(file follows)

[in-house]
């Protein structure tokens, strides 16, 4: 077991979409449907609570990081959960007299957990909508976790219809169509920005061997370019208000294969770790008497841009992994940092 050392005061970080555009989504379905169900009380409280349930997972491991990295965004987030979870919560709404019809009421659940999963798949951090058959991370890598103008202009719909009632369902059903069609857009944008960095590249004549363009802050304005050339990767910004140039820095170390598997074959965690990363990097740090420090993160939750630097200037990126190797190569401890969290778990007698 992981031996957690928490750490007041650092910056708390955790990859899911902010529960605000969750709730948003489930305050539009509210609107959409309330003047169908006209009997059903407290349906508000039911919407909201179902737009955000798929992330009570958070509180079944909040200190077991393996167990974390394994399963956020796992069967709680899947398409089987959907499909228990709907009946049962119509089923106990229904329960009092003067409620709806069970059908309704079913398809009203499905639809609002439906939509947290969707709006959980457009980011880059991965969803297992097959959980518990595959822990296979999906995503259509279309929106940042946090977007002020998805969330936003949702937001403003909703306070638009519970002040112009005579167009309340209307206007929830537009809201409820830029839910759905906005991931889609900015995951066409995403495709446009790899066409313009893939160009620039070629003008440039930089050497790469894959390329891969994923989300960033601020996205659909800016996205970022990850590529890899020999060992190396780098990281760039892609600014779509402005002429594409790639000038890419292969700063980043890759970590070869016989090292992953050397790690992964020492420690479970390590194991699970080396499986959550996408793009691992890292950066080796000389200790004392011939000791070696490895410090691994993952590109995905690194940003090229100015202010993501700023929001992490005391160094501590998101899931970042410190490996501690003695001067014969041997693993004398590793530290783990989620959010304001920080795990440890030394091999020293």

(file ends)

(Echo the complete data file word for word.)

[in-house]
């Protein structure tokens, strides 16, 4: 077991979409449907609570990081959960007299957990909508976790219809169509920005061997370019208000294969770790008497841009992994940092 050392005061970080555009989504379905169900009380409280349930997972491991990295965004987030979870919560709404019809009421659940999963798949951090058959991370890598103008202009719909009632369902059903069609857009944008960095590249004549363009802050304005050339990767910004140039820095170390598997074959965690990363990097740090420090993160939750630097200037990126190797190569401890969290778990007698 992981031996957690928490750490007041650092910056708390955790990859899911902010529960605000969750709730948003489930305050539009509210609107959409309330003047169908006209009997059903407290349906508000039911919407909201179902737009955000798929992330009570958070509180079944909040200190077991393996167990974390394994399963956020796992069967709680899947398409089987959907499909228990709907009946049962119509089923106990229904329960009092003067409620709806069970059908309704079913398809009203499905639809609002439906939509947290969707709006959980457009980011880059991965969803297992097959959980518990595959822990296979999906995503259509279309929106940042946090977007002020998805969330936003949702937001403003909703306070638009519970002040112009005579167009309340209307206007929830537009809201409820830029839910759905906005991931889609900015995951066409995403495709446009790899066409313009893939160009620039070629003008440039930089050497790469894959390329891969994923989300960033601020996205659909800016996205970022990850590529890899020999060992190396780098990281760039892609600014779509402005002429594409790639000038890419292969700063980043890759970590070869016989090292992953050397790690992964020492420690479970390590194991699970080396499986959550996408793009691992890292950066080796000389200790004392011939000791070696490895410090691994993952590109995905690194940003090229100015202010993501700023929001992490005391160094501590998101899931970042410190490996501690003695001067014969041997693993004398590793530290783990989620959010304001920080795990440890030394091999020293």